Overview

A chromosome microarray is a powerful tool used to look at sub microscopic changes in our genetic information that may impact health or development.

In the paediatric setting, microarray is used to investigate causes of intellectual disability and developmental and behavioural concerns such as autism spectrum disorders and congenital malformations.

Saliva can be used as an alternative to blood for microarray testing - simple, quick and painless

What is this test?

A chromosome microarray in the paediatric setting is used to identify sub-microscopic genetic changes in DNA that may be the cause of developmental or other health problems in children.

These small changes in DNA are known as copy number variants (CNVs). A CNV is a small piece of extra or missing DNA (duplications and deletions). Everyone has CNVs in their DNA and most do not affect health. However, some CNVs are known or highly suspected to affect health and development.

A microarray is a more powerful test then conventional chromosome analysis as it is better able to detect very small CNVs.

What conditions does this test look for?

A paediatric microarray is specifically looking for CNVs that affect health. A microarray is an appropriate test for the investigation of genetic causes of intellectual disability, developmental and behavioural conditions such as autism spectrum disorders, congenital malformations and for some familial genetic conditions. A microarray detects the likely cause of developmental problems in about 15% of referrals.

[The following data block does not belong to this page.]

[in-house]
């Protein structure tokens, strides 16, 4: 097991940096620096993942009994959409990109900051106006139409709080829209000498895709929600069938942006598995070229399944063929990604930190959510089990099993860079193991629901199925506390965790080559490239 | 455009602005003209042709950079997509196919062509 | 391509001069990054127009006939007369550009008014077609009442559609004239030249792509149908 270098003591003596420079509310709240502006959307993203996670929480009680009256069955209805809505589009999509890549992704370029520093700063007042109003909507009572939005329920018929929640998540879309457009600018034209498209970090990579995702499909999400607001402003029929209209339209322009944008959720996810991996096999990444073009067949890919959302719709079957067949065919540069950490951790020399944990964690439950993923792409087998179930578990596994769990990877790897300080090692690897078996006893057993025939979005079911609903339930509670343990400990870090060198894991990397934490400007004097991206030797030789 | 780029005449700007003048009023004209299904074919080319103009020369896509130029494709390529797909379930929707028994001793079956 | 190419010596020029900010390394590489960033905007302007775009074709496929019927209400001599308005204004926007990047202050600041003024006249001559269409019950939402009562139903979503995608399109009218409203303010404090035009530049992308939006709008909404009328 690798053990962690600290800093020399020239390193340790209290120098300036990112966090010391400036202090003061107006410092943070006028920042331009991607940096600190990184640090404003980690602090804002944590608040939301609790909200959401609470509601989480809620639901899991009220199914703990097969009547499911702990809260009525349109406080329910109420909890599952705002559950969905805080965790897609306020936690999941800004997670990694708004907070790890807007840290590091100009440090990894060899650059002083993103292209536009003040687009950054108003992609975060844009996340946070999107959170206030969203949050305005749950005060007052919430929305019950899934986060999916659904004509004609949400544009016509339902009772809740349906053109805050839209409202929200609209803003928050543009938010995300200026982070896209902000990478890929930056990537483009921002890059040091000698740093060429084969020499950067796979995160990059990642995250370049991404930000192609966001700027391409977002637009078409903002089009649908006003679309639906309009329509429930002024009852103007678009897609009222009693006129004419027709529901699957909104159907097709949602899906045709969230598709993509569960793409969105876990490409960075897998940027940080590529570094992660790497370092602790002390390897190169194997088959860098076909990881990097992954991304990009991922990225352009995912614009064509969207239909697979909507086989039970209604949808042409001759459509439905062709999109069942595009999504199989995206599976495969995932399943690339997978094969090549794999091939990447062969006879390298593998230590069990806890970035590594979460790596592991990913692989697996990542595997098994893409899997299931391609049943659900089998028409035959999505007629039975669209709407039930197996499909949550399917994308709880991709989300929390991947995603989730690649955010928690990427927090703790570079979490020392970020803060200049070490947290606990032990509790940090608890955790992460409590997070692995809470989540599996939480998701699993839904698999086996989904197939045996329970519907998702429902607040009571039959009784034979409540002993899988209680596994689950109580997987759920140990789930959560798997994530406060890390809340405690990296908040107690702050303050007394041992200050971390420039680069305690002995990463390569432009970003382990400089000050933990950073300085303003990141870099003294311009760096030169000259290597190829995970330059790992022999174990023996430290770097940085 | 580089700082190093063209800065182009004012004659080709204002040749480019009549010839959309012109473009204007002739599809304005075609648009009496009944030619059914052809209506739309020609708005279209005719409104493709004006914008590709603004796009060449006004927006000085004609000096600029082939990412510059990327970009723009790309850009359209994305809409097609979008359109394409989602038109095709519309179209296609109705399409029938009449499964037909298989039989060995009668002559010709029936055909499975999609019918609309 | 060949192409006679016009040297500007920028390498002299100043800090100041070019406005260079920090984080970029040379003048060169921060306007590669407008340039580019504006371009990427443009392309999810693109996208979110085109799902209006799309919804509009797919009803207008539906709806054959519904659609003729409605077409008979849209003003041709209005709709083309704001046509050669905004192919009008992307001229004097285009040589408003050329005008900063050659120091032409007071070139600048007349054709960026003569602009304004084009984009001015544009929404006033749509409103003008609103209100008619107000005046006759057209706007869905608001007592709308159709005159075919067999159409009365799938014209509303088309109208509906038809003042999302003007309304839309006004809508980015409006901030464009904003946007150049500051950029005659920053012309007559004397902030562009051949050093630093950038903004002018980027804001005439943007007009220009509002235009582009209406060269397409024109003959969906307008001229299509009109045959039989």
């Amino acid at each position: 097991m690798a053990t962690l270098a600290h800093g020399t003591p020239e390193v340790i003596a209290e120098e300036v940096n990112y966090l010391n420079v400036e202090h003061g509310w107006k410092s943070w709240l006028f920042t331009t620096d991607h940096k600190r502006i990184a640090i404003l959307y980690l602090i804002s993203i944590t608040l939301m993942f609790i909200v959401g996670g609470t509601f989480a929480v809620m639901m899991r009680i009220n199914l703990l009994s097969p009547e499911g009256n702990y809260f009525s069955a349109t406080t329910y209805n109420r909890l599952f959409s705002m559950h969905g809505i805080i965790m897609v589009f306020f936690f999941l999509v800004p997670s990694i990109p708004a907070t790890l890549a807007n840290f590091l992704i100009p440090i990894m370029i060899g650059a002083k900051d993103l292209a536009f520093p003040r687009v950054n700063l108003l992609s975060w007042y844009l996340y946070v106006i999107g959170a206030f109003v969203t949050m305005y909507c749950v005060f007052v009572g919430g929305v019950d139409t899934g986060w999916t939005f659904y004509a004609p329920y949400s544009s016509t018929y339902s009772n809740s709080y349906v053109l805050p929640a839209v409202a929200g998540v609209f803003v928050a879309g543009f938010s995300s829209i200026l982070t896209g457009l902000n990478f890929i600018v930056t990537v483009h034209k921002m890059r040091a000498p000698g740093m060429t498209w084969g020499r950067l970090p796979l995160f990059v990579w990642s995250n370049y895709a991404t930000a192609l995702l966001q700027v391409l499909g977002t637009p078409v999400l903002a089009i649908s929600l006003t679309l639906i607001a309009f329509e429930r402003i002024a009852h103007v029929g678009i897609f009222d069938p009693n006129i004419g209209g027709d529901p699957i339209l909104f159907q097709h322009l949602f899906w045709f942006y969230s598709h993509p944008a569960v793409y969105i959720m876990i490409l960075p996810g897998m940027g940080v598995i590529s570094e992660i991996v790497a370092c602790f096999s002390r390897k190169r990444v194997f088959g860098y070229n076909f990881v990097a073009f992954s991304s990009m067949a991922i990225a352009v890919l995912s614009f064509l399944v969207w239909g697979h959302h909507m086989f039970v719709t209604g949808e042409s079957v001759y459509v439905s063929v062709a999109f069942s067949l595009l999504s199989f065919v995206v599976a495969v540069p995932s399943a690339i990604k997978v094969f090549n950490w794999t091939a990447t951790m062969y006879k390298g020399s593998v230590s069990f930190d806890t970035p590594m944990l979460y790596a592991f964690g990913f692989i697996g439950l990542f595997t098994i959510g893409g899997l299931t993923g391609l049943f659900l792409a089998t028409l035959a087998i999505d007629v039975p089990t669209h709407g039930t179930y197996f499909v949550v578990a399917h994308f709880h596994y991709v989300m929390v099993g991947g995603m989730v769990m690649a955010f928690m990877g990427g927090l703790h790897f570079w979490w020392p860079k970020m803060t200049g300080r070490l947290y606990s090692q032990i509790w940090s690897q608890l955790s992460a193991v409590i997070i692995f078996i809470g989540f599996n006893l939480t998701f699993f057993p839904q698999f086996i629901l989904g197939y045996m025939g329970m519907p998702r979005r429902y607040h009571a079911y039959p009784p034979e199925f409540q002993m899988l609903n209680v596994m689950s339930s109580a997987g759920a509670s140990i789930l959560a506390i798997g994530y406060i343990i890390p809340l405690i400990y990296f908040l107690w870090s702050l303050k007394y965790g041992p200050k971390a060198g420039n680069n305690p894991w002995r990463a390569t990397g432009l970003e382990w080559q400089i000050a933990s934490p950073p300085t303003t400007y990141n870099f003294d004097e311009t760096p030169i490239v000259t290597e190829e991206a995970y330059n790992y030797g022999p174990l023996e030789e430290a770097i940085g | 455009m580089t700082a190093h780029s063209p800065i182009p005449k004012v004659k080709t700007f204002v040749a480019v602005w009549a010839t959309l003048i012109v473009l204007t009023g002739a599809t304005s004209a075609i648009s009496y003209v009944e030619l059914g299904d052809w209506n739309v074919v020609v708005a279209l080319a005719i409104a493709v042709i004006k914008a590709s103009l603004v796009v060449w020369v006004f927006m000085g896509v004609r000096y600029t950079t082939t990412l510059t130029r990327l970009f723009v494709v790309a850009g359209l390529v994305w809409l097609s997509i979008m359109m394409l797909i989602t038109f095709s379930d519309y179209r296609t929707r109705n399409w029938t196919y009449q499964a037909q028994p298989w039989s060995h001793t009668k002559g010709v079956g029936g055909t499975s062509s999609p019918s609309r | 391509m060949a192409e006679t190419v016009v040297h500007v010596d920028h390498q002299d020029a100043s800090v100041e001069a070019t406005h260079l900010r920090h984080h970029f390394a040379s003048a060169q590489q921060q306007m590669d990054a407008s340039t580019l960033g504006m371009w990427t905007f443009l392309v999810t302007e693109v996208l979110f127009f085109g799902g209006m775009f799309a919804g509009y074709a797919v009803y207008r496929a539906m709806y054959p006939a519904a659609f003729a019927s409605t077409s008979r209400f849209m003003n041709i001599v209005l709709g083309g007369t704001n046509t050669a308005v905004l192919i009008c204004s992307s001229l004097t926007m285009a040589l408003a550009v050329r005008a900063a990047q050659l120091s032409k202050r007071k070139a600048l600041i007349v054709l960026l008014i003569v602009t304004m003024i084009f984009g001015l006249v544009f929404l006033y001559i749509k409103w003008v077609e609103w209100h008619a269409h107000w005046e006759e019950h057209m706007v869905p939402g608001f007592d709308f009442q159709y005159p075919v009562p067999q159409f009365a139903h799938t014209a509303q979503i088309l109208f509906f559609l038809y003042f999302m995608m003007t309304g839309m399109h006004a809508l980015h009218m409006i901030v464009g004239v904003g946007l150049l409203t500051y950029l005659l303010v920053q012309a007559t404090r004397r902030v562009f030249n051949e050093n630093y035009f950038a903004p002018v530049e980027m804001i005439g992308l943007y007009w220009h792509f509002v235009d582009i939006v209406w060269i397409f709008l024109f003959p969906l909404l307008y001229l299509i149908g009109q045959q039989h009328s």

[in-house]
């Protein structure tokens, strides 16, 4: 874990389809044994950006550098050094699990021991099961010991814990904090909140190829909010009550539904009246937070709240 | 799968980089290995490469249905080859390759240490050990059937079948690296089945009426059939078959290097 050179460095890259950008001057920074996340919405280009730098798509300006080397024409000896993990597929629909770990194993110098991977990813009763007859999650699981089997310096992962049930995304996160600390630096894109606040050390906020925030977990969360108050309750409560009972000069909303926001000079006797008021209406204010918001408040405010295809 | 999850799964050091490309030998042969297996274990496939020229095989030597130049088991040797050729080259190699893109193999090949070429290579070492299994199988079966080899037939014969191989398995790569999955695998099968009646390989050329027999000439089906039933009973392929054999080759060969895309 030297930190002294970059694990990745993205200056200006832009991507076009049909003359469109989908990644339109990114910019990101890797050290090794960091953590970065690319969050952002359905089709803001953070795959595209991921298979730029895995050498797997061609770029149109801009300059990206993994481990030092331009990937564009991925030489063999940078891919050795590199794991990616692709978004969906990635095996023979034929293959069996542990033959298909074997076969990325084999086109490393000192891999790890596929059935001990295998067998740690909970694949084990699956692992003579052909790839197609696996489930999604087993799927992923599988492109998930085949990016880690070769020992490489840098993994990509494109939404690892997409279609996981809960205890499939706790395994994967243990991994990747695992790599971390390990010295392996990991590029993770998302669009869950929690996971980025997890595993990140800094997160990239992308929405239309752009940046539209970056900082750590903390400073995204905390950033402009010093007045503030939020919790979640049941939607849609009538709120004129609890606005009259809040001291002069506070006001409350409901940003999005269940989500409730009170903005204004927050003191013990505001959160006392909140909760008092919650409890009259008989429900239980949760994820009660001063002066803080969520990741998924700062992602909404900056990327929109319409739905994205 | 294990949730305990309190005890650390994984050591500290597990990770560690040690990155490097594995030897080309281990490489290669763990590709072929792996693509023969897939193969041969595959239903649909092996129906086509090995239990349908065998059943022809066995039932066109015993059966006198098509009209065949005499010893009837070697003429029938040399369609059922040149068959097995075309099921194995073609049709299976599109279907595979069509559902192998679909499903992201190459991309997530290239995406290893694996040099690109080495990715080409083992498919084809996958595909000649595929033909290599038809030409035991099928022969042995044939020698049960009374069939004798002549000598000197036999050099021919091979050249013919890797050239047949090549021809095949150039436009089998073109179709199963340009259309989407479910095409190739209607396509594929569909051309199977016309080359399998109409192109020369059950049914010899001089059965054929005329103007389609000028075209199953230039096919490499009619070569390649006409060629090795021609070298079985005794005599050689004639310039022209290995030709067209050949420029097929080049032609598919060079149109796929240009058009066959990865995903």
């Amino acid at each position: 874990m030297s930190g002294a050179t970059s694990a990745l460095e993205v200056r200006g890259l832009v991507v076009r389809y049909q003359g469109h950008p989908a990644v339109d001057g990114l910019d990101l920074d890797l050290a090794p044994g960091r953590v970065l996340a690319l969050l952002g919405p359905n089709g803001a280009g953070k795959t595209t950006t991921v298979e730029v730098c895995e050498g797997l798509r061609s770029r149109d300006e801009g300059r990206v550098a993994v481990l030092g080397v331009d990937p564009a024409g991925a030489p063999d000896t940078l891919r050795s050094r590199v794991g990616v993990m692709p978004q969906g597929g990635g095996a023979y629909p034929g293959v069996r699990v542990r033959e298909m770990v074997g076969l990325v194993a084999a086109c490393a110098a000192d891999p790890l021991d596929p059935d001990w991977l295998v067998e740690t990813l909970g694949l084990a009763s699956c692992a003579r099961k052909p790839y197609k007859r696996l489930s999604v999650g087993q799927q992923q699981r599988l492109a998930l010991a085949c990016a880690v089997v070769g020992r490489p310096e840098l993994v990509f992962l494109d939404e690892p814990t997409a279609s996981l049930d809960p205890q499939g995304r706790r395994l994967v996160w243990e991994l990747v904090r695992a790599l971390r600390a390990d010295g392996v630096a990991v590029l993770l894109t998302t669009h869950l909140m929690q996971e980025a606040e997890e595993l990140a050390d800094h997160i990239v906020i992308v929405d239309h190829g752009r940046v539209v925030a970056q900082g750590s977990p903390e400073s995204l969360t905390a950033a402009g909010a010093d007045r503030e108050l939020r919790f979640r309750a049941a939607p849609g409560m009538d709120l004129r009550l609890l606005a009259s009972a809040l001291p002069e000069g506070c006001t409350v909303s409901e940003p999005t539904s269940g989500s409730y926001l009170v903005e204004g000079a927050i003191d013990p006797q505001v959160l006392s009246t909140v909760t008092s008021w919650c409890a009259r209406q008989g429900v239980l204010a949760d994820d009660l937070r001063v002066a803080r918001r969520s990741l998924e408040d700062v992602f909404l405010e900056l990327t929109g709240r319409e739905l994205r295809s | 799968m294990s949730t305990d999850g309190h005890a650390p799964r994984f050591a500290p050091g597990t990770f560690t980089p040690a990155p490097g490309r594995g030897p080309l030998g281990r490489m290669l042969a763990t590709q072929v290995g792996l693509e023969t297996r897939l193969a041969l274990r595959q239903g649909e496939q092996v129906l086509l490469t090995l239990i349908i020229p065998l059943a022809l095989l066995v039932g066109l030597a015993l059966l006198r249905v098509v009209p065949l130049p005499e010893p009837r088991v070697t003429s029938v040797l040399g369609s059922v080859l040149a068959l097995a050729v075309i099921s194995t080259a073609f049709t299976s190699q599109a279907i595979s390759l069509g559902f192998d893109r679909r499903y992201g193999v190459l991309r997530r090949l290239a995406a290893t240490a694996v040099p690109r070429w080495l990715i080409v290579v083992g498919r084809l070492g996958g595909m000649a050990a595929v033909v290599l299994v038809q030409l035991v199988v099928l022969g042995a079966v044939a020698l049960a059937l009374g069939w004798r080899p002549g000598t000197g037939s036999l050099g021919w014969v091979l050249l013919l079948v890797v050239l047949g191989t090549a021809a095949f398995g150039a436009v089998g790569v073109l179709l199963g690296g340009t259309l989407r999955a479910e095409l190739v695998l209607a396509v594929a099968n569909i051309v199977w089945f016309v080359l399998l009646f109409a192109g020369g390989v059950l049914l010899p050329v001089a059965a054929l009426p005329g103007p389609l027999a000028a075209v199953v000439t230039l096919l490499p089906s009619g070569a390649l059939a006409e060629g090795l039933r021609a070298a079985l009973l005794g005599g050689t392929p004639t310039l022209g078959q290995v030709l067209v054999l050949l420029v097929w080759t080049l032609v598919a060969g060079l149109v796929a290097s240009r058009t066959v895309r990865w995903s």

A microarray replaces most tests looking at microdeletion and microduplication syndromes (eg Di-George syndrome), but does not replace all other genetic investigations. Tests with complex genetics, like fragile X syndrome, need to be requested and performed separately. For specific information on microarray testing, please contact the laboratory.

Parental microarray testing is often required and may be used to help determine the significance of some CNVs, where the clinical significance is yet to be fully determined.

Paediatric Microarray

Interphase Fluorescent in situ Hybridisation or FISH, is a technique use in the paediatric setting to provide rapid results for the detection of chromosomal trisomies like Down syndrome (trisomy 21). FISH may also be used for urgent microdeletion syndrome confirmation and to diagnose certain classes of paediatric cancers. Interphase FISH is a useful technique because it uses uncultured cells, meaning it can provide rapid test turn around times (usually within 24-48 hours).

View Test & Specification requirements